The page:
Treasury Traders Brace for Volatility With Debt-Limit Chaos Near

Short-term rates traders are girding for a bumpy road ahead, as the U.S. debt ceiling looks poised to return on Aug. 1 while Congress so far has no clear plan to increase it -- meaning federal government borrowing could soon get tricky.

Toward the top of the list of worries among traders: the U.S. is likely to reduce issuance of bills -- which are already in short supply as investors scramble for places to park cash -- because the Treasury Department needs to dramatically reduce its cash balance this month.

The debt ceiling was suspended for two years in July 2019. If Congress doesn’t increase that limit on U.S. borrowing or suspend it again, then Treasury will be forced to deploy extraordinary measures to keep paying its debts. Politicians have in the past decade used threats of not raising the debt ceiling to get concessions on other matters.

Bill rates have been hovering near low levels, dipping below zero at times, as Treasury already cut supply by more than $680 billion during the first half of 2021 to bring its cash balance down. There’s also a deluge of liquidity in the system due to the Federal Reserve’s asset purchases, inducing the central bank to lift key rates last month to help control its benchmark. Strategists will be eyeing Wednesday’s release of minutes from that gathering for potential new insights on officials’ views on that matter.

“Treasury bill paydowns will be a significant factor as Treasury tries to achieve its stated cash balance level,” said Jonathan Cohn, a strategist at Credit Suisse Group AG. Paydowns are when the government sells less debt than is maturing, thus reducing what’s in circulation. “I expect focus to start to shift toward drop-dead dates, bill curve dislocations, and other refrains common to the all-too-frequent debt limit showdowns.”

The Treasury said in May that it assumes the cash balance, known as the Treasury General Account, will amount to $450 billion at the end of the current debt-limit suspension period on July 31. Treasury’s cash balance was $784 billion as of July 1.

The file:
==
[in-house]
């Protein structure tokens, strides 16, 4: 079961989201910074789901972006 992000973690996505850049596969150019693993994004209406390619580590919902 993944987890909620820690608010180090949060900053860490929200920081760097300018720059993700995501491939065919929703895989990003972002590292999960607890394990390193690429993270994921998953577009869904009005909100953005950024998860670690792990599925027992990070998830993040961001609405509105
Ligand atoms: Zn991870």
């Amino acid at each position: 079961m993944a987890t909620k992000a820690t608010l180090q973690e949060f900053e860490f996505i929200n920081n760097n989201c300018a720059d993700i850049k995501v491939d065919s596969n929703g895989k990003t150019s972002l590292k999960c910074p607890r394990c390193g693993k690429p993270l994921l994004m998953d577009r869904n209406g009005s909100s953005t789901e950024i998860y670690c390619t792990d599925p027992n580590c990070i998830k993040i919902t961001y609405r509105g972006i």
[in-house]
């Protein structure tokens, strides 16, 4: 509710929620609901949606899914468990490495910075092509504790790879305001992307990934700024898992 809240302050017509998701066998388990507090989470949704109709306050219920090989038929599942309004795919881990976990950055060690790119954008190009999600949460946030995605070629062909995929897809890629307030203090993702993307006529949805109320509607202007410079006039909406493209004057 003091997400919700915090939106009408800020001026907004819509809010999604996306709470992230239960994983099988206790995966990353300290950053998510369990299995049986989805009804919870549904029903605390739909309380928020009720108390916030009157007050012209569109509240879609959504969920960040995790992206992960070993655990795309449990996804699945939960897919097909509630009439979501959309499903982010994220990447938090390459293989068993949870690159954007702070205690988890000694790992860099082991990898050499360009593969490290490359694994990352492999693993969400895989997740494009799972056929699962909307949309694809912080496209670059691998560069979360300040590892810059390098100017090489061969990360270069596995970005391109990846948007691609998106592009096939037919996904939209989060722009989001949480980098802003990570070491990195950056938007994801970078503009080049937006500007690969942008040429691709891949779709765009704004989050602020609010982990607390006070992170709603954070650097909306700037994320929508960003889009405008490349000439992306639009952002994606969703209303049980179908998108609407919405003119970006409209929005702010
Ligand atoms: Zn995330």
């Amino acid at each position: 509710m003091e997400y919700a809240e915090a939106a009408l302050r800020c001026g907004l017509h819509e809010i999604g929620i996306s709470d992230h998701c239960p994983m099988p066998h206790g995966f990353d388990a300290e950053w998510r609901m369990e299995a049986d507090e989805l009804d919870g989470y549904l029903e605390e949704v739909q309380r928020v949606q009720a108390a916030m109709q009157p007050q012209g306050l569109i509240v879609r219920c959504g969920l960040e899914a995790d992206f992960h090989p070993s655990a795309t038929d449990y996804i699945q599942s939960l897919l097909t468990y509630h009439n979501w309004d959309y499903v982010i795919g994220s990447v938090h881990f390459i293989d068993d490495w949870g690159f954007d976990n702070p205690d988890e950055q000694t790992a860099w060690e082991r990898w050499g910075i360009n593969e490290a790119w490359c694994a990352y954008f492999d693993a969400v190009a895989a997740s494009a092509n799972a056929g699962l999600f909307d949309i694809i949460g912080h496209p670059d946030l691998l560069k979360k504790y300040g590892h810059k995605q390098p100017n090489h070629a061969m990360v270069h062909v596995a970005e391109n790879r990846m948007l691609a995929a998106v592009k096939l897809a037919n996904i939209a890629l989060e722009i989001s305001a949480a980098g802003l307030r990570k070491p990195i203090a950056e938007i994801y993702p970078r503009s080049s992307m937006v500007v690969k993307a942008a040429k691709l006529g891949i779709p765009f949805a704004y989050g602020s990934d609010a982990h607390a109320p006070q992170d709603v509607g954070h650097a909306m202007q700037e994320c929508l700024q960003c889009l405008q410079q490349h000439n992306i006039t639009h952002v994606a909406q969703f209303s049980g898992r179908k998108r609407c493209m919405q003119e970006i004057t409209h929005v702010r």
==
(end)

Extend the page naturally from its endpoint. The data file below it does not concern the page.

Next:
Treasury Traders Brace for Volatility With Debt-Limit Chaos Near

Treasury bills maturing through April 2022 are mostly yielding less than 0.05%. The heightened investor demand for bills was clear at Treasury’s sales this week of four- and eight-week bills. During the coming holiday-shortened week, bills are the only securities on the docket for Treasury auctions, with the government slated to sell 13- and 26-week bills on Tuesday and another round of four- and eight-week bills on Thursday.

Investors Gobble Up Treasury Bills as Supply Expected to Dwindle

House Speaker Nancy Pelosi said on Thursday that they were considering “all the options” with regard to the debt limit.

In a protracted 2013 debt-limit episode, Fitch Ratings put the U.S. rating on negative watch given the government’s failure then to raise its borrowing limit as the Treasury’s hard deadline neared. In 2011, a split House and Senate took the debt-limit debate down to the wire, prompting S&P Global Ratings to cut America’s sovereign credit grade for the first time.

“Democrats will likely be able to” increase or suspend the debt ceiling “even if they have to use the budget reconciliation process,” Merrill Matthews, resident scholar at the non-partisan Institute for Policy Innovation, said in a note. “But that could take a while -- and they don’t have much time, especially at the rate the federal government is currently blowing through money.”

Treasury Secretary Janet Yellen said last month before a Senate hearing that her department may exhaust emergency measures to avoid breaching the debt ceiling as soon as August unless Congress acts to avert a potential default that would be “catastrophic.” However, market analysts have said the administration can avoid hitting it until at least October.

What to Watch

  • Financial markets are closed Monday for Independence Day
  • The economic calendar
    • July 6: Markit U.S. services and composite PMIs; ISM services index
    • July 7: MBA mortgage applications; JOLTS job openings
    • July 8: Jobless claims; Langer consumer comfort; consumer credit
    • July 9: Bloomberg July U.S. economic survey; Wholesale trade and inventories
  • The Fed calendar:
    • July 7: FOMC meeting minutes; Atlanta Fed’s Raphael Bostic
  • The auction calendar:
    • July 6: 13-, 26-week bills
    • July 8: 4-, 8-week bills

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